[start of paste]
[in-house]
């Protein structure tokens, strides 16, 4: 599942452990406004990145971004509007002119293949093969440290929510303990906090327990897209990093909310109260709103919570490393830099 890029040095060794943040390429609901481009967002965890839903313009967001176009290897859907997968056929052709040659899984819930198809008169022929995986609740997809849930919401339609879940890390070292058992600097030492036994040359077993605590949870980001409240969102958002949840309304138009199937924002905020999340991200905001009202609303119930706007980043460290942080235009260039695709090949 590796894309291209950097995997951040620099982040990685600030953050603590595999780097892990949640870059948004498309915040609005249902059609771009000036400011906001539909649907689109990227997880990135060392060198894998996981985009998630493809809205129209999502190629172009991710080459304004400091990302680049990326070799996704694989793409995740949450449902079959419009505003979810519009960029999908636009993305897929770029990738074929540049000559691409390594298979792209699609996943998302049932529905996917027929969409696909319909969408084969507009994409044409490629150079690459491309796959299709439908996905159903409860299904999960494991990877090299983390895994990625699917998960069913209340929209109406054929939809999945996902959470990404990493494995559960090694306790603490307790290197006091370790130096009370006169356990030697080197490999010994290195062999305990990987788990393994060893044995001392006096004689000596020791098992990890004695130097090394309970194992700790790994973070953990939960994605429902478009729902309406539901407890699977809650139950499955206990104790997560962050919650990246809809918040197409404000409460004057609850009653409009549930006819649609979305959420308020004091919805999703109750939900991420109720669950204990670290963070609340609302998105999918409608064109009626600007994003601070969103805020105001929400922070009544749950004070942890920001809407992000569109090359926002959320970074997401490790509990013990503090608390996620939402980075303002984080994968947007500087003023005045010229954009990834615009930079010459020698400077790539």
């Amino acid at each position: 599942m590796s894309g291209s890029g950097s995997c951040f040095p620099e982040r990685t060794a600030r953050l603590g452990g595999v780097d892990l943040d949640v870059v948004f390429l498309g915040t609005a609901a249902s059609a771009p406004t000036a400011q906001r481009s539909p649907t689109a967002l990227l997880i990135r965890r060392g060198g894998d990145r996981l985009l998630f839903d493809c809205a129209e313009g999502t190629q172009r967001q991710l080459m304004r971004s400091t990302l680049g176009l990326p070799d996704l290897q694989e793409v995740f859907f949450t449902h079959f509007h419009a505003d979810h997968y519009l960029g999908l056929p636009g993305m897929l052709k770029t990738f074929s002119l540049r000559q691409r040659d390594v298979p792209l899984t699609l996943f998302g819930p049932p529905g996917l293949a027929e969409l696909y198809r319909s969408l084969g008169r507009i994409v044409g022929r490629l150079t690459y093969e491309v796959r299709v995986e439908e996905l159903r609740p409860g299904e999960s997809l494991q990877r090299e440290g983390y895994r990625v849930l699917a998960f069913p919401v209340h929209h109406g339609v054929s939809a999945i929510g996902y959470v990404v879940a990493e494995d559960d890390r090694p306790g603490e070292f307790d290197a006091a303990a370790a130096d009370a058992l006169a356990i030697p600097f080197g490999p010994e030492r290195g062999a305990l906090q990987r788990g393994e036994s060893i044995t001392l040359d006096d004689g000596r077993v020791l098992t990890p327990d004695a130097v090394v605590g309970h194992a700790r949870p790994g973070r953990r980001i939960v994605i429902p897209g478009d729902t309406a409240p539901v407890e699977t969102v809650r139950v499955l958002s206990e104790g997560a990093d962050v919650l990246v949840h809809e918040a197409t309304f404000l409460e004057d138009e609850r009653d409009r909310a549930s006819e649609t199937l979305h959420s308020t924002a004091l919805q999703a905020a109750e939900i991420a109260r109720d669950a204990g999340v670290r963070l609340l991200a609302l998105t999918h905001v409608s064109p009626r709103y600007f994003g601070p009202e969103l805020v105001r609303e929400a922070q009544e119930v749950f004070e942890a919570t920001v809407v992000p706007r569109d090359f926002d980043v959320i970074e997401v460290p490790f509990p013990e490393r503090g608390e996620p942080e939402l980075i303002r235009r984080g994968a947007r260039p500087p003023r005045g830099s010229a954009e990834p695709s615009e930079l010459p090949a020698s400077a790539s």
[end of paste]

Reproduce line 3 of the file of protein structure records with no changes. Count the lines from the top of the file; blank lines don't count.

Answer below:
């Amino acid at each position: 599942m590796s894309g291209s890029g950097s995997c951040f040095p620099e982040r990685t060794a600030r953050l603590g452990g595999v780097d892990l943040d949640v870059v948004f390429l498309g915040t609005a609901a249902s059609a771009p406004t000036a400011q906001r481009s539909p649907t689109a967002l990227l997880i990135r965890r060392g060198g894998d990145r996981l985009l998630f839903d493809c809205a129209e313009g999502t190629q172009r967001q991710l080459m304004r971004s400091t990302l680049g176009l990326p070799d996704l290897q694989e793409v995740f859907f949450t449902h079959f509007h419009a505003d979810h997968y519009l960029g999908l056929p636009g993305m897929l052709k770029t990738f074929s002119l540049r000559q691409r040659d390594v298979p792209l899984t699609l996943f998302g819930p049932p529905g996917l293949a027929e969409l696909y198809r319909s969408l084969g008169r507009i994409v044409g022929r490629l150079t690459y093969e491309v796959r299709v995986e439908e996905l159903r609740p409860g299904e999960s997809l494991q990877r090299e440290g983390y895994r990625v849930l699917a998960f069913p919401v209340h929209h109406g339609v054929s939809a999945i929510g996902y959470v990404v879940a990493e494995d559960d890390r090694p306790g603490e070292f307790d290197a006091a303990a370790a130096d009370a058992l006169a356990i030697p600097f080197g490999p010994e030492r290195g062999a305990l906090q990987r788990g393994e036994s060893i044995t001392l040359d006096d004689g000596r077993v020791l098992t990890p327990d004695a130097v090394v605590g309970h194992a700790r949870p790994g973070r953990r980001i939960v994605i429902p897209g478009d729902t309406a409240p539901v407890e699977t969102v809650r139950v499955l958002s206990e104790g997560a990093d962050v919650l990246v949840h809809e918040a197409t309304f404000l409460e004057d138009e609850r009653d409009r909310a549930s006819e649609t199937l979305h959420s308020t924002a004091l919805q999703a905020a109750e939900i991420a109260r109720d669950a204990g999340v670290r963070l609340l991200a609302l998105t999918h905001v409608s064109p009626r709103y600007f994003g601070p009202e969103l805020v105001r609303e929400a922070q009544e119930v749950f004070e942890a919570t920001v809407v992000p706007r569109d090359f926002d980043v959320i970074e997401v460290p490790f509990p013990e490393r503090g608390e996620p942080e939402l980075i303002r235009r984080g994968a947007r260039p500087p003023r005045g830099s010229a954009e990834p695709s615009e930079l010459p090949a020698s400077a790539s």